ham, cease f This question penetrates the whole nature and necessity
of the case: for will any one suppose that there were two kingdoms
of God on earth at one and the same time? Certainly the one ceased
before the other began.

Now that the kingdom of God, ministered by Moses, had not ceased
during the personal ministry of the Messiah on earth, is, we think,
abundantly evident from the following facts and documents: —

1. Jesus was to have appeared and did appear, "in the end of the
world," or last days of the first kingdom of God. "In the conclusion

^Lakexix. 11-15.


of the age has he appeared to put away sin by the sacrifice of him-
self." The "world to come" was one of the names of the gospel age.
He has not subjected "the world to come" to the angels, as he did the
world past, says Paul to the Hebrews. He appeared, then, not in the
beginning of the gospel age, but in the end of the Jewish age.

2. The Temple was the house of God to the very close of the life
of Jesus. For it was not till the Jewish ministry conspired to kill
him that he deserted it. At the last festival of his life, and imme-
diately before he fell into their hands, on walking out of the Temple,
he said, "Behold your house is deserted, for you shall not see me
henceforth till you shall say. Blessed be he that comes in the name
of the Lord!" It was his Father's house, the house of God till that
moment. Then, indeed, the glory departed.

3. The Jewish offerings and service, as a divine institution, con-
tinued till the condemnation of Jesus. He sent the cleansed leper
to the priest to make the offering commanded in the law. He com-
manded the people to hear the doctors of the law who sat in Moses'
chair. He paid the didrachma. He was a minister of the circumci-
sion. He lived under, not after the law. He kept all its ordinances,
and caused all his disciples to regard it in its primitive import and
authority to the last passover. Indeed, it could not be disannulled,
for it was not consummated till on the cross he said, "It is finished.'"

4. When he visited Jerusalem the last time, and in the last par-
able pronounced to them he told them plainly "the kingdom of God
should be taken from them" and given to a nation who should make
a better use of the honors of the kingdom; consequently at that time
the Jews had the kingdom of God.

5 It was not until his death that the veil of the Temple was rent;
that the things "which could be shaken were shaken." It was then,
and not till then, that he nailed the legal institution to his cross.
Then, and not till then, was the middle wall of partition broken
down. The last Sabbath he slept in the grave. From the moment
of his death there was no life in the old kingdom of God. The
Temple was deserted, its veil rent, its foundation shaken, the city
devoted, the ritual abolished, and as after death the judgment, the
Temple, city, and nation waited for the day of his vengeance.

The kingdom of God was evidently in the Jewish institution till
Jesus died. Hence the kingdom of heaven came not while Jesus
lived. In anticipation they who believed the gospel of the kingdom
received the kingdom of God, just as in anticipation he said, "1 have
finished the work which thou gavest me to do" before he began to
suffer; and as he said, "This cup is the new testament in my blood,
shed for the remission of the sins of many," before it was shed. So
while the doctrine of this reign — faith, repentance, baptism, and a


iipw principle of sonship to Abraham were promulging by John, the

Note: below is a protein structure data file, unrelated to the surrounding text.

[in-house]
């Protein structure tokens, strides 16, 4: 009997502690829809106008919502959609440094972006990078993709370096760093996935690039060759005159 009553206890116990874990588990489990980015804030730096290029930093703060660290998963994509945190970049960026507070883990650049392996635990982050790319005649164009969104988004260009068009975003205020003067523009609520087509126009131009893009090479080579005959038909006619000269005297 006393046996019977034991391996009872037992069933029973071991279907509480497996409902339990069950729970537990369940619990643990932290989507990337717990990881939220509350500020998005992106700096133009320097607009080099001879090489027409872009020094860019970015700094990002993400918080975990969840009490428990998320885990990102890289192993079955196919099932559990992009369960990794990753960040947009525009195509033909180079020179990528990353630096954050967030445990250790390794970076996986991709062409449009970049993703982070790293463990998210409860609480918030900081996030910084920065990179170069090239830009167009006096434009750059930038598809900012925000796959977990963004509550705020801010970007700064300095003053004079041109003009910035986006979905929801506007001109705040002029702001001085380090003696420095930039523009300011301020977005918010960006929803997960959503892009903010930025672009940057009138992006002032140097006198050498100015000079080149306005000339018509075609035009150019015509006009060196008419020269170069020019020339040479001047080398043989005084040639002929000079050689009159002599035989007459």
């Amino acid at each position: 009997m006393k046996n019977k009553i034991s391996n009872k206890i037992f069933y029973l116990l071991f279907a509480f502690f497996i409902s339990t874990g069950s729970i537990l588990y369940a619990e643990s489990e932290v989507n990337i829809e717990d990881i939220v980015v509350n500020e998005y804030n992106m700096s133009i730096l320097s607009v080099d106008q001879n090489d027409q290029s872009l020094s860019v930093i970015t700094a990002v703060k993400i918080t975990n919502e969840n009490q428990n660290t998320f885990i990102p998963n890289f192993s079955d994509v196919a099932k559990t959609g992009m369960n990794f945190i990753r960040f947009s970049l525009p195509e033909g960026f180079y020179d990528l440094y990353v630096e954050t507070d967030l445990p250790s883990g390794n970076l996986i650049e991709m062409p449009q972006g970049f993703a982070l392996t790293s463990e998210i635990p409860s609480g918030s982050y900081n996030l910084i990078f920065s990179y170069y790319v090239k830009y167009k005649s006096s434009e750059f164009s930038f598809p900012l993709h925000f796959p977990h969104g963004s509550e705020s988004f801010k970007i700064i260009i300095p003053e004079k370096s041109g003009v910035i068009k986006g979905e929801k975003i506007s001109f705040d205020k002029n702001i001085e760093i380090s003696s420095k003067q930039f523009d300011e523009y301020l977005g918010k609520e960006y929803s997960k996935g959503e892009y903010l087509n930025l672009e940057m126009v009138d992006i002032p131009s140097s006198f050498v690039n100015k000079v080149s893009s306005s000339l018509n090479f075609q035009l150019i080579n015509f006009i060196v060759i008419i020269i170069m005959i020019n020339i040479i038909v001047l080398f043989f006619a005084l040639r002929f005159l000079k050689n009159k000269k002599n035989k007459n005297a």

Twelve, the Seventy, and by himself, the kingdom of heaven was
approaching; and those who received these principles by anticipation
were said to enter into the kingdom, or to have the kingdom within

The principles of any reign or revolution are always promulged,
debated, and canvassed before a new order of things is set up. A
party is formed upon these principles before strength is acquired or
a leader obtained competent to the commencement of a new order of
things. In society, as in nature, we have first the blade, next the
stem, and then the ripe corn in the ear. We call it wheat, or we call
it corn, when we have only the promise in the blade. By such a
figure of speech the kingdom of God was spoken of while as yet only
its principles were promulging.

When these American states were colonial subjects of the King of
England, and long before the setting up of a Republic, republican
doctrines were promulged and debated. The believers and advocates
of these doctrines were called Republicans, while as yet there was
not a republic in this continent. He who dates the commencement
of the kingdom of heaven from the ministry of John the Baptist,
sympathizes with him who dates the American Republics from the
first promulgation of the republican principles, or from the formation
of a republican party in the British colonies. But as a faithful and
intelligent historian, in writing the history of the American Repub-
lics, commences with the history of the first promulgation of these
principles, and records the sayings and deeds of the first promulgers
of the new doctrines; so the sacred historians began their history of
the kingdom of heaven with the appearance of John in the wilder-
ness of Judea, preaching the Messiah, faith, repentance, a holy life,
and raising up a neic race of Israelites on the principle of faith rather
than of flesh: for this in truth was "the blade" of the kingdom of

Having from all these considerations seen that until the death of
the Messiah his kingdom could not commence: and having seen from
the record itself that it did not commence before his resurrection, we
proceed to the development of things after his resurrection to ascer-
tain the day on which this kingdom was set up, or the reign of
heaven began.

The writer to whom we are most indebted for an orderly and con-
tinued narrative of the affairs of the kingdom of heaven, is the Evan-
gelist Luke. His history begins with the angelic annunciations of